We were very careful and considerate when rearranging the furnishings in the house, keeping in mind her preferences. I made her room look like a bed-and-breakfast, complete with wall sconces, an antique secretary, and floral pictures. She really, really liked it. She always wanted a fancy guest room in the house so we turned Edward's room into one, using her parent' matching maple bed frame and dresser, which we paired with my other grandparents' maple nightstands and brass lamps.

My old bedroom is my dad's new computer and ammunition reloading room (charming, I know). The room has no windows, only a skylight so it is good for projects and less good for sleeping-in, trust me. We'll get an oak Murphy Bed for Dave and me to sleep on when we visit (I'm becoming very familiar with all things Murphy it seems!). I've requested a queen size since our dogs will insist on sleeping with us in the bed.

Having my mom home has been so wonderful for me. I love hearing her shuffle around the house because it makes me remember that cancer is not her most overwhelming trait. Hearing her doing regular things around the house like chat on the phone, get a glass of water, flip through a magazine, and brush her teeth remind me that cancer does not define her.

She's still very weak and becomes short of breath when she walks around the house. Her strength will return as she gains weight and continues to exercise her muscles by walking around.

Prayers are still needed as she continues to receive her chemo treatments, and cards sent to her in the mail are always welcome. I appreciate the kind words and prayers from everyone that we've received so far. It has has helped so, so much.

Thursday, November 13, 2008

Murphey's Law

Everyone knows about Murphey's Law: "everything that can go wrong, will go wrong." In my case, it seems to have happened all at once. Allow me to recount my recent misfortunes:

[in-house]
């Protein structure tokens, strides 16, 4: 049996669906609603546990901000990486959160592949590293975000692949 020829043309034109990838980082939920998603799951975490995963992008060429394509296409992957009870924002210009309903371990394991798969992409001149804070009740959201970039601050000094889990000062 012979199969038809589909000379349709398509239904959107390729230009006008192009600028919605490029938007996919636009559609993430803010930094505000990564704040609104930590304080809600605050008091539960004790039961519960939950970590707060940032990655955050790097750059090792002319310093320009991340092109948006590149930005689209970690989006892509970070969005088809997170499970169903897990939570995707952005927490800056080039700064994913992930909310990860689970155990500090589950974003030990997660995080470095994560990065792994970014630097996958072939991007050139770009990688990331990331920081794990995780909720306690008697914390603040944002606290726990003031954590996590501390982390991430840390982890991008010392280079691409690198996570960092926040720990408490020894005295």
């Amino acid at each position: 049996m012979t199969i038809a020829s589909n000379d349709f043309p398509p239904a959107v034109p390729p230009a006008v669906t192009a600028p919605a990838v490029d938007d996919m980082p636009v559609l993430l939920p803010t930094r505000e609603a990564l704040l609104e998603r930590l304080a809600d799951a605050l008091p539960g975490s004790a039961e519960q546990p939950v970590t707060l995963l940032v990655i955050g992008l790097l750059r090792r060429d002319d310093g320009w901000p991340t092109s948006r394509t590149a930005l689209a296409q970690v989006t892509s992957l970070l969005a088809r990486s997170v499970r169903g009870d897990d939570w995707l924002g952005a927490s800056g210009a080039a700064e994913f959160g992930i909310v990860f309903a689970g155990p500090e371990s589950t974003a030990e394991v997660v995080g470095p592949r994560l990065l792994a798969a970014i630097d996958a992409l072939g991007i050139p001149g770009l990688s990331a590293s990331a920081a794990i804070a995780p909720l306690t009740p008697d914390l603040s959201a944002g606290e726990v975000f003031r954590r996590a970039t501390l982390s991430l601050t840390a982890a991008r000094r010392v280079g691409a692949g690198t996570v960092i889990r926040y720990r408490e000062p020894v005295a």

1. My great uncle passed away. The day after we returned from his funeral...

2. My mom ended up in the hospital and has been there for over a month so far, then...

3. The pump in my parents' well quit working while we were in the midst of cleaning their house in preparation for my mom's (eventual) return home. This required us to have a lovely weekend of flushing toilets with buckets of rainwater, washing our hands with rainwater, not showering, and not doing dishes (no complaints here!). My dad then had to dedicate too much time contacting various well companies and dealing with replacing the pump. But I'm happy to report that they have water once again.

4. Then we hear that Edward hurt his ankle playing soccer. This doesn't affect me so much, but it still sucks.

Just when I thought things couldn't get worse (that's a line from a Shania Twain song...) Edward, Dave, and I decided to go on a cheap cruise over the holidays since we've all been so distracted lately. Apparently, right when I was making the reservations this afternoon, Mr. Murphey decided to have a little more fun with me...

When I got home from baby sitting this evening, my labmate/housemate, Eric, was standing in the driveway looking really pissed off. He asked me if our other labmate, Rebecca, had called me when I was baby sitting. I got worried, thinking she was hurt or something. She's fine he assured me, but...

6. We've all been laid off. Rebecca and I are the other ones who are still on the payroll because we're students and our stipends were set aside for the whole quarter. So after December I guess I have no job in my lab. Without money for my student fees/tuition I can't even remain a student for the next quarter. Hopefully I will be able to find a TA position or another source of funding (like with another professor, although lots of other labs have lost funding recently, too, because many funding agencies in CA have put their grants on an indefinite hold until the economy recovers). If all else fails I'll baby sit full time or work for my father-in-law.

So now I'm left wondering what else bad can possibly happen? There are of course numerous things that can go wrong at any given time but I won't list them because that's just depressing. Instead I'm going to go make up a huge batch of Cook Su to put into the freezer for lunches next week and watch some old episodes of Desperate Housewives until Dave gets here.